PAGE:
At the bottom of this Blog I have put a Link to some Blogs I wrote that contain Checklists for Buying different types of Stocks and there is one that sets my Criteria for an Income Portfolio Stock.
A tough Year in my Spreadbet Account - but they always seem to be !! On the Starting Capital for 2018 the Account was Down 45% which looks a pretty horrendous figure but this is quite a false picture of what has actually happened.
The reality is that the way I use my Spreadbet Account is mainly in order to ‘Leverage up’ my normal Shares Portfolio and in effect I ‘mirror’ my Normal Share Positions as Long Spreadbets. If you go to the bottom of this Blog there is a Link to a Blog Series I wrote all about Spreadbetting and this should make it clear how I do things.
When you consider it in this way, the Return on the EXPOSURE in my Spreadbetting Account was Down 14% which actually seems quite consistent with a Portfolio of Spreadbets which mirror a Portfolio of Normal Shares. Obviously it cuts both ways because for 2018 a Drop of 14% on the Exposure has led to a 45% Drop in terms of the Capital Employed - this is the effect of using Leverage. And on the same basis, it wouldn’t take much of a rebound in my Long Positions to recoup a chunk of that Capital Loss pretty swiftly and this is in fact what has happened in the early Days of 2019.
There are a couple more nuances to this. Firstly my understanding is that a mirrored Portfolio of Spreadbets will always underperform a Normal Share Portfolio by about 3% a Year or slightly more as a result of the Interest Charges you need to pay to cover the Finance Costs (see the Blog because I think I have covered this in it). And the other twist is that I did quite a lot of Index Trading over 2018 (see my ‘Trades’ Page for full details on all the Trades I did) which was characterised by a lot of Small Losing Trades and a few fairly Large Winning Trades. I am guessing that the Net Effect of these Trades was probably about Zero (a true geek could go through my Trades Page and work the Net Return out but I really can’t be doing with that !!) but I learnt a huge amount about Index Trading and in particular it has made me a lot more aware of the use of the 13/21 Day Exponential Moving Averages and how they can help me and it was worth the effort and the occasional frustration to learn these lessons.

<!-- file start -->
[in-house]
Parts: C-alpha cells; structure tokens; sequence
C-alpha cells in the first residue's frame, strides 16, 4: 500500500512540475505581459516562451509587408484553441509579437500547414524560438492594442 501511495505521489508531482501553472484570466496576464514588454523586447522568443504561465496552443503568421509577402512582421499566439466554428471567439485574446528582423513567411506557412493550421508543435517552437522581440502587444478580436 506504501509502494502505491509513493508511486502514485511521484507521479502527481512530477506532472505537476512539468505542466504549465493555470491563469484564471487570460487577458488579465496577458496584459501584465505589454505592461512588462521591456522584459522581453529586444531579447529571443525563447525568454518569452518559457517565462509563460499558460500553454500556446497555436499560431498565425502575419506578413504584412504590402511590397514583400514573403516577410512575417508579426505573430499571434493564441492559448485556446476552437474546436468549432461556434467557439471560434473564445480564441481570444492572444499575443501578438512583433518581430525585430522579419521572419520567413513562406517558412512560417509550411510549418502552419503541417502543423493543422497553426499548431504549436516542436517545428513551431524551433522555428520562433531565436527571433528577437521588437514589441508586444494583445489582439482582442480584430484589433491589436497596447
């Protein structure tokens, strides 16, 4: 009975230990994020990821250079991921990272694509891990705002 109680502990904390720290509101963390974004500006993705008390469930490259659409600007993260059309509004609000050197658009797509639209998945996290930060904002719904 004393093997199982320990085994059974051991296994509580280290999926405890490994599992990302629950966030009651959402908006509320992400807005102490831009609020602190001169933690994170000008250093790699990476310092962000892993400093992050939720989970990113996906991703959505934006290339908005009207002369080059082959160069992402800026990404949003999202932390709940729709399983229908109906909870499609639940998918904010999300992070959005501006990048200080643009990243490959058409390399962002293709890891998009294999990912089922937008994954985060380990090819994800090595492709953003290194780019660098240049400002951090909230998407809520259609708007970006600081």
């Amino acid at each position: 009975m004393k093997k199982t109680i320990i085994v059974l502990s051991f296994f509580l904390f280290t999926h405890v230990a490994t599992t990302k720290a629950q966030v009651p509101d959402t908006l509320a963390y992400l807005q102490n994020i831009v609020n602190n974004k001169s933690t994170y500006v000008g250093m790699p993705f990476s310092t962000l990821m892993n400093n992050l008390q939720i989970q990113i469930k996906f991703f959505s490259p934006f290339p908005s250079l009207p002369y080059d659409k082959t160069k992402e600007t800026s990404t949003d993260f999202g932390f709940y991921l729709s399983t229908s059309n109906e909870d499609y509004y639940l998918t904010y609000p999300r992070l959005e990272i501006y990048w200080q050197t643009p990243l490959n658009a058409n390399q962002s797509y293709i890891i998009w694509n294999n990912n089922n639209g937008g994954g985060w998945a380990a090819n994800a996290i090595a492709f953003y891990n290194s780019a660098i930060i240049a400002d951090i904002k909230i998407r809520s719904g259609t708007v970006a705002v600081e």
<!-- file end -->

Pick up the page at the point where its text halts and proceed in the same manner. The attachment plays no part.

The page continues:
Another factor which I think influenced the Spreadbet Account Result was that my ‘mirroring’ is nowhere near perfect. For example, in my WD40 ISA, I held a big Position in ETO which did really well yet in the Spreadbet Portfolio it was relatively very small. In a similar vein, my Spreadbet Portfolio also held some ‘mirrors’ of my Income Portfolio Stocks - but only a few of them. Another difference was that I only hold PYPL in my Spreadbet Account and that did really well - so my WD40 ISA missed out on this gain. I have no doubt it would work better if my mirroring was more exact.